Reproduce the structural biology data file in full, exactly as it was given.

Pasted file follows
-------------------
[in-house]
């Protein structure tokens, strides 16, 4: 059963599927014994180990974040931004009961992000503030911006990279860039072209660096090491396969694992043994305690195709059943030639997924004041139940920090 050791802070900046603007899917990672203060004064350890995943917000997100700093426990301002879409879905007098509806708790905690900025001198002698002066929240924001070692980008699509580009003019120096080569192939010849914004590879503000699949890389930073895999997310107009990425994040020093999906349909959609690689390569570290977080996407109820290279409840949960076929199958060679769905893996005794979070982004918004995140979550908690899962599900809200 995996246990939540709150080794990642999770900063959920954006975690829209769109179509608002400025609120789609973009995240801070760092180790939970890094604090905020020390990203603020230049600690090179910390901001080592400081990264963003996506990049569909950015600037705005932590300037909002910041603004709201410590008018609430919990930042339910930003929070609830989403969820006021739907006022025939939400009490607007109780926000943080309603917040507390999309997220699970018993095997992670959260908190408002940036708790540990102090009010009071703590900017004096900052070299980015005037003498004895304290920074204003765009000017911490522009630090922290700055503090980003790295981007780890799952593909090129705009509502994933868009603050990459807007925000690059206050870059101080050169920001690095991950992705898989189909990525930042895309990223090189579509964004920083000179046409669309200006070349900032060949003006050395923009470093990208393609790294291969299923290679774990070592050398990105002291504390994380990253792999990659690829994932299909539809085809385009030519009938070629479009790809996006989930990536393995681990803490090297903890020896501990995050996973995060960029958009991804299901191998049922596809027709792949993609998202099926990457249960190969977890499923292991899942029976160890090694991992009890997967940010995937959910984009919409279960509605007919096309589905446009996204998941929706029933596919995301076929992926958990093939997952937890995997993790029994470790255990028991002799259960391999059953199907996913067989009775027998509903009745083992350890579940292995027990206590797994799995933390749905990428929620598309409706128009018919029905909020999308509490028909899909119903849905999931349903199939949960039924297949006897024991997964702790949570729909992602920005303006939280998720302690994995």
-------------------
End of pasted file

[in-house]
């Protein structure tokens, strides 16, 4: 059963599927014994180990974040931004009961992000503030911006990279860039072209660096090491396969694992043994305690195709059943030639997924004041139940920090 050791802070900046603007899917990672203060004064350890995943917000997100700093426990301002879409879905007098509806708790905690900025001198002698002066929240924001070692980008699509580009003019120096080569192939010849914004590879503000699949890389930073895999997310107009990425994040020093999906349909959609690689390569570290977080996407109820290279409840949960076929199958060679769905893996005794979070982004918004995140979550908690899962599900809200 995996246990939540709150080794990642999770900063959920954006975690829209769109179509608002400025609120789609973009995240801070760092180790939970890094604090905020020390990203603020230049600690090179910390901001080592400081990264963003996506990049569909950015600037705005932590300037909002910041603004709201410590008018609430919990930042339910930003929070609830989403969820006021739907006022025939939400009490607007109780926000943080309603917040507390999309997220699970018993095997992670959260908190408002940036708790540990102090009010009071703590900017004096900052070299980015005037003498004895304290920074204003765009000017911490522009630090922290700055503090980003790295981007780890799952593909090129705009509502994933868009603050990459807007925000690059206050870059101080050169920001690095991950992705898989189909990525930042895309990223090189579509964004920083000179046409669309200006070349900032060949003006050395923009470093990208393609790294291969299923290679774990070592050398990105002291504390994380990253792999990659690829994932299909539809085809385009030519009938070629479009790809996006989930990536393995681990803490090297903890020896501990995050996973995060960029958009991804299901191998049922596809027709792949993609998202099926990457249960190969977890499923292991899942029976160890090694991992009890997967940010995937959910984009919409279960509605007919096309589905446009996204998941929706029933596919995301076929992926958990093939997952937890995997993790029994470790255990028991002799259960391999059953199907996913067989009775027998509903009745083992350890579940292995027990206590797994799995933390749905990428929620598309409706128009018919029905909020999308509490028909899909119903849905999931349903199939949960039924297949006897024991997964702790949570729909992602920005303006939280998720302690994995």